ALT.NET: RE: How can Microsoft Patterns and Practices Help?
Please read this first
** I would challenge you to find a single page on P&P (or any other part of MSDN) that mentions any OO principle **
I couldn’t find any on google.
I don’t have any problem with MS putting out frameworks, however, what ends up being construed from the frameworks that are written is that they are the “golden” Microsoft implementation (usually due to lack of knowledge).
Stored procedures are a good example. Probably everyone on this list has been in a shop where stored procedures were touted as the “Microsoft best practice”. If you weren’t using stored procedures for database access, it was the equivalent of trying to get the team to switch to perl (for instance). This plays heavily into the O/RM topic and even Microsoft got some blowback on this topic with the entity framework. Nearly everyone here knows the sproc myth is just dogmatic thinking. I would imagine that most of the ‘softies would agree with us (I’m speculating).
How do you change this? More guidance in the patterns and practices (maybe a microsoft.com article explaining benefits/examples of pragmatic database access without stored procs).
Here’s another huge pain in my side. Microsoft has created a set of tools which brings the barrier of entry down extremely low (not a bad thing in and of itself). In fact, they’ve even released the free hobbyist versions of Visual Studio to reduce the economic barrier. A side effect is that you are bringing many people who can just “wing it” in development, but who lack the knowledge/motivation/interest in learning the principles behind developing a clean code base (think OO). If I had to generalize, I would say it’s mostly a knowledge issue. All the developers I have worked with (including the ones who just picked it up as a hobby and started “winging it”–including myself), wanted to be good developers, but aren’t aware of that side of development. Basic principles are a huge gaping hole in the .NET community. I could probably find you a few dozen User Group leaders, RDs, etc who couldn’t name a single development principle. I know a few who think Pattern is a four letter word.
It might be a valid point to say that educating the .NET community is not the job of Microsoft, but the problem is that the barrier of entry is so low (again, not a bad thing) that it’s causing problems (and ultimately, an ALT.NET reaction). Microsoft has positioned itself as the end all for everything .NET (rightly so), but then it leaves this huge hole looming in it’s community of developers.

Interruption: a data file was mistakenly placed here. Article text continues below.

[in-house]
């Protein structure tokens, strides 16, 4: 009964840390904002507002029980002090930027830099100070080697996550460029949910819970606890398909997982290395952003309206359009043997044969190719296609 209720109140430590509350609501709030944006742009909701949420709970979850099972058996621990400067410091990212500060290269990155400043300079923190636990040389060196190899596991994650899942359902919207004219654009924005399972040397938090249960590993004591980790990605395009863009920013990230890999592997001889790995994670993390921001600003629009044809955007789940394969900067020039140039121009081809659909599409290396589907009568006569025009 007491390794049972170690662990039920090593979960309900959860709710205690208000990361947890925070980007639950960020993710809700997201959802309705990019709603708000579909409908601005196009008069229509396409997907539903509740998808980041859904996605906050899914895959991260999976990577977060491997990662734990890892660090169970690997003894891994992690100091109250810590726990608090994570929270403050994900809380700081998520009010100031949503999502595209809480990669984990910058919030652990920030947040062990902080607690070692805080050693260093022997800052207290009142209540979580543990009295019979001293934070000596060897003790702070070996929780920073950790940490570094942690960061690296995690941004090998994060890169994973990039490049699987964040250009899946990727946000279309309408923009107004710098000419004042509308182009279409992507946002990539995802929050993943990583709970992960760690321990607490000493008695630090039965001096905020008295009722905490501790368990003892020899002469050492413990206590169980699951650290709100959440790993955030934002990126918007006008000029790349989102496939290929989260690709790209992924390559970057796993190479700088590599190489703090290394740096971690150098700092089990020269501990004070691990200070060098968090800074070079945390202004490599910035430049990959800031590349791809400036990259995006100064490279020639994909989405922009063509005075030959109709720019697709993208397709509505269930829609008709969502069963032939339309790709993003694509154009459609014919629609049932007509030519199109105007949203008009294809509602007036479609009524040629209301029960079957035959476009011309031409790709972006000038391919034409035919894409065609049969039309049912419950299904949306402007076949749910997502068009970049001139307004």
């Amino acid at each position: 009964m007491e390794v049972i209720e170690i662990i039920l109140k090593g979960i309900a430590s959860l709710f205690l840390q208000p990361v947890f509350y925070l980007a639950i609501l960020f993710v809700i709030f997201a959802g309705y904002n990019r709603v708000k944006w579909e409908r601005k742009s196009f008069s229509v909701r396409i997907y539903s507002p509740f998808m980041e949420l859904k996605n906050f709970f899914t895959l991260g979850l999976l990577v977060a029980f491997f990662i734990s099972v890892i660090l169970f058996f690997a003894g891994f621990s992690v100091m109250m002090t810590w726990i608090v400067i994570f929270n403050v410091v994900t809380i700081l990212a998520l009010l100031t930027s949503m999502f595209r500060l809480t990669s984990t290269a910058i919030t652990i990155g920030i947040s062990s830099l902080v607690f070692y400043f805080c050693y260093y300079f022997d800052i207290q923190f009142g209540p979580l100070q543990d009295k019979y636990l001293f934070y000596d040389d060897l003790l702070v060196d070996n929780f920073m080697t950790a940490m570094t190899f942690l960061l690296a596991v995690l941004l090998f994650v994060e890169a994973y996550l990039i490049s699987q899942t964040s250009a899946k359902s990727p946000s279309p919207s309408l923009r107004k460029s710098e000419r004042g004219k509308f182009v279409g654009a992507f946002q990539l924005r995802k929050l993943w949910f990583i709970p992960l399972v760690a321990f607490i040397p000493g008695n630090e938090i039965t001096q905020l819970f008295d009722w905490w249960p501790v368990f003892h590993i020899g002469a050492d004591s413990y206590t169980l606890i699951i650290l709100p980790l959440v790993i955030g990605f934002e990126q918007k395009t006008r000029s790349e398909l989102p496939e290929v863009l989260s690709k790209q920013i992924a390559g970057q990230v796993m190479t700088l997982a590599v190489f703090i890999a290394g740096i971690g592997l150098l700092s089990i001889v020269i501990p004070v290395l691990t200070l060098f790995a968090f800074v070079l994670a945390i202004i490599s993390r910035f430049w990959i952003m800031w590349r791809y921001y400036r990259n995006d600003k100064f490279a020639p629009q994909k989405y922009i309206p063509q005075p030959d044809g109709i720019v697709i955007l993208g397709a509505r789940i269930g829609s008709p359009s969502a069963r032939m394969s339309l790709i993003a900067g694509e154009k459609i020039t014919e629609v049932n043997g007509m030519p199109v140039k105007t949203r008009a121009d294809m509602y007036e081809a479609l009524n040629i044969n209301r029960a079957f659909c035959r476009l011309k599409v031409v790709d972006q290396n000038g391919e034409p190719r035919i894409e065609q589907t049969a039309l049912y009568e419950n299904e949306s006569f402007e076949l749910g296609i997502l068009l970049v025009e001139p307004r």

In short, patterns and practices could fundamentally change the .NET community (in a HUGE way), by doing a blitz on Principles and Patterns (and don’t make up your own)–more principles than anything at this point in time (that’s where we are at Today).
In fact, if you look closely, you will find that ALT.NET is really a conglomeration of Principles, Patterns & Practices. Don’t take this as offensive, but even the user stories floating around this mailing list are around building a type of CMS for aggregating P&P literature. It’s because principles are a huge gaping hole in the community (along with newer development methodologies and practices), and they are completely missing from P&P.
It’s just compounded by the fact that those of us that take the time to learn the principles/patterns get shut down by dogmatic thinking (see sprocs above). If P&P led a “principles” assault, it would make the .NET world a completely different community.
How about a “Development Principles” caravan that travels to the big conferences? A few screencasts on code quality? An article on what constitutes a good object? A presentation on object modeling at teched?
I could jump into the topic of Components from here, but I think I’ll quit while I’m ahead. 🙂
Of course, we know that principles are only a starting point. After you learn the principles, things like patterns start making sense. It would only be after a “principles” assault that the community could really start moving forward.
And you don’t have to take my word for this, go to your local (non-redmond) user group and ask a handful of developers what principles they develop by. Many will give you a blank stare. Ask them what OO principles are, and they might mutter inheritance or polymorphism. They don’t know that Liskov or Demeter fellow (or even what a Responsibility is).
Just so we are clear, this is NOT aimed at those closest to me (user group leaders, coworkers, etc). If you know me personally, don’t take offense at this, please. 😉
I DO know the lack of development principles and patterns to be accurate. I know it’s accurate because it wasn’t so long ago that *I* was a part of that.